Let’s Sing Songs (To Spite The Devil)
I have a long standing policy of not stepping foot inside a venue until I’m booked to step onto said venue’s stage. With CBGB, this proved a wise policy.
Founded in 1973, CBGB (aka Country Bluegrass Blues and Other Music for Uplifting Gormandizers) became the much-celebrated birthplace of punk. The Ramones, Patti Smith, Television, Blondie and Talking Heads laid a foundation for a decidedly American version of loud, fast, and out of control. Gritty, grimy, and heavily distorted, the sound (and the style) made nearly every band that followed — from REM to Green Day to U2 — possible.
More than that, CBGB was shorthand for New York City Rock. Passing through New York? Gotta’ play CBs. The list of those who did is staggeringly diverse: AC/DC, B-52’s, Bad Religion, Crowded House, Dave Matthews, Guns N’ Roses, Jeff Buckley, Joan Jett, Korn, Pearl Jam, The Police, Sonic Youth, Sould Asylum, They Might Be Giants…
I performed at CBs three times: June 16, 1998; October 6, 1998; and March 20, 2002 (click here to watch an MTV News segment about the latter).
I don’t remember much of my performances, except that they were extra-awesome, and under-attended (kidding, about the former, anyway). At the time, I was intent on rocking. I played electric guitar, and sometimes wore pleather pants and fingernail polish. It wasn’t pretty.
But I remember the place, and the reverence and reticence I felt before passing through the threshold. This was, after all, hallowed ground. And while many mediocre matinee bands had stood on that stage, so had Joey Ramone, David Byrne, Debby Harry, and even my hero, Michael Stipe.
I remember the low ceiling over the stage, and fireproofing hanging from the rafters. I remember warm beer, dumpster-diving furniture, and urinals caked with grime. I remember struggling to fill the long, narrow room with noise. And I remember slapping a Benjamin Wagner sticker on the men’s room wall, before slipping out the door without getting paid (again).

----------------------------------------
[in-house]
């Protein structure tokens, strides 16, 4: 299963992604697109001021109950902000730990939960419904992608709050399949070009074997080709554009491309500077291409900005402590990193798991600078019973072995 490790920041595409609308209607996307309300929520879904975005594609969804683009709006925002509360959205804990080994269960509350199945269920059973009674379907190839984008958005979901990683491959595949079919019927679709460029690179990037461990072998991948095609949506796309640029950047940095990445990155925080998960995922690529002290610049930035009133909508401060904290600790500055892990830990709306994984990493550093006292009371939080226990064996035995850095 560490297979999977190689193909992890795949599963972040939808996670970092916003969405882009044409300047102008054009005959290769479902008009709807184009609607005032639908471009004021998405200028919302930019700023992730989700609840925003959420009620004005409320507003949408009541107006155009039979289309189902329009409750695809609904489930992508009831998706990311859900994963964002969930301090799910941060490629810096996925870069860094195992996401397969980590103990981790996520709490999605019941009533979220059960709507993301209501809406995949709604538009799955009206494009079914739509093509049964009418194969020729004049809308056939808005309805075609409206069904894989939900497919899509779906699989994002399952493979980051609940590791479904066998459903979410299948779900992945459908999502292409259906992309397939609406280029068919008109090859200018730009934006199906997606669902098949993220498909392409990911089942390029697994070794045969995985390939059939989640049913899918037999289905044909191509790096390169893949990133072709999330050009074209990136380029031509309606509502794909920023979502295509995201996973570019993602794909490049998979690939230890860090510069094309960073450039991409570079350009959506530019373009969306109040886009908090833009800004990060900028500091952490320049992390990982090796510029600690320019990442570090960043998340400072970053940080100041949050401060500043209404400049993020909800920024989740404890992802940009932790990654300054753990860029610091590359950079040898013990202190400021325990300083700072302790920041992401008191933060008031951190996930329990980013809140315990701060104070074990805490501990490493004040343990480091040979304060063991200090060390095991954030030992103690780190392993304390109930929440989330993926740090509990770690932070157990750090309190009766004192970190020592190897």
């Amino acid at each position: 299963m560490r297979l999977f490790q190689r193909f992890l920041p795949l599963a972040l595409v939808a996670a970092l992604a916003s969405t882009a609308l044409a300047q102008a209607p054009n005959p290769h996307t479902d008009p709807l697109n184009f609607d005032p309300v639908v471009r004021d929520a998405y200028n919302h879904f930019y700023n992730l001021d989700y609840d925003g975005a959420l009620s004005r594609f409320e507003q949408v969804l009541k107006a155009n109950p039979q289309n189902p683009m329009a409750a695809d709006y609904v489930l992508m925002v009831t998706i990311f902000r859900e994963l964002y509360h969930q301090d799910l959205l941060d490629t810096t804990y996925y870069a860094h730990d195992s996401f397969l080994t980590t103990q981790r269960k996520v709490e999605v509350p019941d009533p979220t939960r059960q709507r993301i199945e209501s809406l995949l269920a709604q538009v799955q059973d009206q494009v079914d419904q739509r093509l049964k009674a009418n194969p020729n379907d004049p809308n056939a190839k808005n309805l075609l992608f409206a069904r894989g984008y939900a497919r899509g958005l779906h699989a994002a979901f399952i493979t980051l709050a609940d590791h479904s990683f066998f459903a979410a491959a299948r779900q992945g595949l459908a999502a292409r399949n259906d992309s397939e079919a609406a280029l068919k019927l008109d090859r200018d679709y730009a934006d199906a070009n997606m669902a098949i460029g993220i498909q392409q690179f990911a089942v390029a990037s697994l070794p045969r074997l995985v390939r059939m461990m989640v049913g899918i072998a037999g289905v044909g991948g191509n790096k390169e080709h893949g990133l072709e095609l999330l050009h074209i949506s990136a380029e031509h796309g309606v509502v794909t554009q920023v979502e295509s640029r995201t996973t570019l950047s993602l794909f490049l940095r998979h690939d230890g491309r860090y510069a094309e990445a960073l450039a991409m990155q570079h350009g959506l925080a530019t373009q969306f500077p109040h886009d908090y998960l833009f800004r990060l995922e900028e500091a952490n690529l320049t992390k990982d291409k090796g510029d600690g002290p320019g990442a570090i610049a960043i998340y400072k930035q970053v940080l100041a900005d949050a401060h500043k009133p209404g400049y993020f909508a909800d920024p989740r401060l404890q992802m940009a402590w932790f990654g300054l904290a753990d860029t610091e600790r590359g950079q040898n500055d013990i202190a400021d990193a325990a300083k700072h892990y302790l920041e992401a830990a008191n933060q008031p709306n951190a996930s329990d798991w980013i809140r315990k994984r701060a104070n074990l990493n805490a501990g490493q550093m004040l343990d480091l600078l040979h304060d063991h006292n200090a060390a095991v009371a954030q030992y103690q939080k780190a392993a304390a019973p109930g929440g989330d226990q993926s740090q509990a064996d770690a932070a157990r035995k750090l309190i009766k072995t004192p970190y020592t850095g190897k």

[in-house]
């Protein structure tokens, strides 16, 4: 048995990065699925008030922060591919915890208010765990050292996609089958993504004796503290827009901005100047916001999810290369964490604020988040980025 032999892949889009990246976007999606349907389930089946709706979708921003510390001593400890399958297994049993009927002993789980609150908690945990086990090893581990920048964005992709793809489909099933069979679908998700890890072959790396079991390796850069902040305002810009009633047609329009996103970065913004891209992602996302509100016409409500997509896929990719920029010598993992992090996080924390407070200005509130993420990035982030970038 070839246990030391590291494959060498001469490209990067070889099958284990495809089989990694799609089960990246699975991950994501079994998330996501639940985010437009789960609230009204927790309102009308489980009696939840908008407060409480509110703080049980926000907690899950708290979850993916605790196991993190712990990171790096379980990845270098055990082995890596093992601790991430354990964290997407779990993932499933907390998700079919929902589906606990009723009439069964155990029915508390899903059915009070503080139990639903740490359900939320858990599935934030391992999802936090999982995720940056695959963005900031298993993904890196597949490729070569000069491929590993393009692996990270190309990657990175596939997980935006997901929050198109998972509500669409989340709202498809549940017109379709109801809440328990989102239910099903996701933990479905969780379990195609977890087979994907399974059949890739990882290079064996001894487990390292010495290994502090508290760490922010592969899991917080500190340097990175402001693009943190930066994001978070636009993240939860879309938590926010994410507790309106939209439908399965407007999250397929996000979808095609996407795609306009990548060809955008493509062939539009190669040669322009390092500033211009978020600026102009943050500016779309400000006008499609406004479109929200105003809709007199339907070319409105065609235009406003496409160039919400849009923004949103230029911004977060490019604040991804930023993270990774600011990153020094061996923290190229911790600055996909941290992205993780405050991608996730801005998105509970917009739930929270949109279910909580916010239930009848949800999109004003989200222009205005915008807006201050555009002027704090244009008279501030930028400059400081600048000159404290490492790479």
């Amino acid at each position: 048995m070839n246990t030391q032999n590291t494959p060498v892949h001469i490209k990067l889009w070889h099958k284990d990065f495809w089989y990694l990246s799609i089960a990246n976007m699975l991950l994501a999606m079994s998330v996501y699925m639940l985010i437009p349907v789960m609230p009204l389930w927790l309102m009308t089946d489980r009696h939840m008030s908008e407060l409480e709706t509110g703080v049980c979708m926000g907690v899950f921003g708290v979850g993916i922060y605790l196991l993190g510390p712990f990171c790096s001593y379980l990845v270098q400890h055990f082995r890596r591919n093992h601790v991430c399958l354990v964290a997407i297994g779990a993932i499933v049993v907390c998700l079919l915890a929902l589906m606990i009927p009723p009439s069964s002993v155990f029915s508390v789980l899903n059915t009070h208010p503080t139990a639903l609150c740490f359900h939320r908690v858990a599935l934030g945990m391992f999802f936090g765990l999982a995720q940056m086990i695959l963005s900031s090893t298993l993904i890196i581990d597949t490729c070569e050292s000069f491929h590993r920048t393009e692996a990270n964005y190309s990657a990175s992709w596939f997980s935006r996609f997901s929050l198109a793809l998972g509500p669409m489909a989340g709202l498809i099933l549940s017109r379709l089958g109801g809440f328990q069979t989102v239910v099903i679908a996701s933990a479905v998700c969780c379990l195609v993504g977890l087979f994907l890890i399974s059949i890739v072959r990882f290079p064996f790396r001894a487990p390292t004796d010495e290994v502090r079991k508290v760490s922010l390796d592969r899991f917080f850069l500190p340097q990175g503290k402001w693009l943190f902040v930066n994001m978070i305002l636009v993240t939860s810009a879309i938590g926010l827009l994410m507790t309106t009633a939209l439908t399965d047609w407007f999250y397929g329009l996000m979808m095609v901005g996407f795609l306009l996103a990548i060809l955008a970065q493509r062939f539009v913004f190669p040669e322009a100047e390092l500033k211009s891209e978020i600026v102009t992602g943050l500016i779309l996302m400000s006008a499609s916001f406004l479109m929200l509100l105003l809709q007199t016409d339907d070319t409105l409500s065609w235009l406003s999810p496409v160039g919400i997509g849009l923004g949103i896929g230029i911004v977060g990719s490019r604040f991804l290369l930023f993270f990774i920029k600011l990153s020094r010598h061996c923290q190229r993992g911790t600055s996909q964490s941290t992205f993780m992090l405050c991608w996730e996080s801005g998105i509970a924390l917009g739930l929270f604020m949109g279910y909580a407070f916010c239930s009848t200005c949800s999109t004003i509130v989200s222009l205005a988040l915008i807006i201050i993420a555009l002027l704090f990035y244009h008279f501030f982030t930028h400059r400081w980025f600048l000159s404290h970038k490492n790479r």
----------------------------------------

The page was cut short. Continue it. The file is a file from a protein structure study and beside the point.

But I also remember feeling as though I’d accomplished something. I remember thinking that, for all the years of legend that preceded it, and for all the years I’d read about the place in Rolling Stone, I’d finally done something fairly unique, like climbing Kilimanjaro or visiting Machu Picchu. For better or worse, anticlimax or not, I was one in a million — or, by my calculation, one in 225,000 (thirty years of five bands a night with four guys per band). Whatever the math, and however little luster remained on the place, no one can take that away.
In the wee hours of the morning, of course, CBGBs shuttered its doors for the last time. Hilly lost his lease, and is moving to (where else) Las Vegas.
“It’s a symptom of the empty new prosperity of our city,” Patti Smith told told The Times.
And she’s right. When I first visited The Bowery in the early 90s, there was still a whiff of danger in the air. By the time I performed there, the streetlights had new bulbs, and cute little Irish bars were popping up all over. Now there’s a smoked glass condo overhead, and a Whole Foods across the street.
More important than the neighborhood, or the institution, though, is the venue’s legacy. Lenny Kaye told The New York Times, “When I go into a rock club in Helsinki or London or Des Moines, it feels like CBGB to me there.”
I played my first rock show at The Lost Horizon in Syracuse, New York. It was a cavernous, filthy space with black paint and band stickers on the walls. When I played CBs ten years later, I gathered that The Lost was a ruse. Likewise The Reverb in Iowa Falls, Sokol Underground in Omaha, Nebraska, and a thousand other poorly lit stages.
And so it is, CBGBs — like The Continental, The Bottom Line, Fez, and Luna Lounge before it — is closed. Smith, for one, refuses to mourne.
“Kids’ll find some other club,” she said. “They’ll find a place that nobody wants, and one guy who believes in [them], and just do [their] thing. Anybody can do that, anywhere in the world, any time.”